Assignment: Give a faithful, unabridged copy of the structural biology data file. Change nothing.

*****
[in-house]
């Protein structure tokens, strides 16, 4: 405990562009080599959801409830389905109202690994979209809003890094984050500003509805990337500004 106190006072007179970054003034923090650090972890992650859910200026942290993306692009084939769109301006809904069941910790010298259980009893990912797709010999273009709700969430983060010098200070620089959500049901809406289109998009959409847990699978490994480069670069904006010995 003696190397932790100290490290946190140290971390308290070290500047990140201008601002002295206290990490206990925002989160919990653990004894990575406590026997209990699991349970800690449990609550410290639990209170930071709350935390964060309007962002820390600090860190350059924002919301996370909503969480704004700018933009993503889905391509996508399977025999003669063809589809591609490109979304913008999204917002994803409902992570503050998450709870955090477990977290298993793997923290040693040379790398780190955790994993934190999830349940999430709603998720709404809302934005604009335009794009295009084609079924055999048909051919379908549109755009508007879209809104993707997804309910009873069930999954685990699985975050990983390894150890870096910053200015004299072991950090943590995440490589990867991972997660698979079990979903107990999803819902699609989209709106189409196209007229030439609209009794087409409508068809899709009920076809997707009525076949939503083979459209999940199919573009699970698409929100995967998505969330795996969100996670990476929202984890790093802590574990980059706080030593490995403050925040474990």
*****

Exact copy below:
[in-house]
């Protein structure tokens, strides 16, 4: 405990562009080599959801409830389905109202690994979209809003890094984050500003509805990337500004 106190006072007179970054003034923090650090972890992650859910200026942290993306692009084939769109301006809904069941910790010298259980009893990912797709010999273009709700969430983060010098200070620089959500049901809406289109998009959409847990699978490994480069670069904006010995 003696190397932790100290490290946190140290971390308290070290500047990140201008601002002295206290990490206990925002989160919990653990004894990575406590026997209990699991349970800690449990609550410290639990209170930071709350935390964060309007962002820390600090860190350059924002919301996370909503969480704004700018933009993503889905391509996508399977025999003669063809589809591609490109979304913008999204917002994803409902992570503050998450709870955090477990977290298993793997923290040693040379790398780190955790994993934190999830349940999430709603998720709404809302934005604009335009794009295009084609079924055999048909051919379908549109755009508007879209809104993707997804309910009873069930999954685990699985975050990983390894150890870096910053200015004299072991950090943590995440490589990867991972997660698979079990979903107990999803819902699609989209709106189409196209007229030439609209009794087409409508068809899709009920076809997707009525076949939503083979459209999940199919573009699970698409929100995967998505969330795996969100996670990476929202984890790093802590574990980059706080030593490995403050925040474990």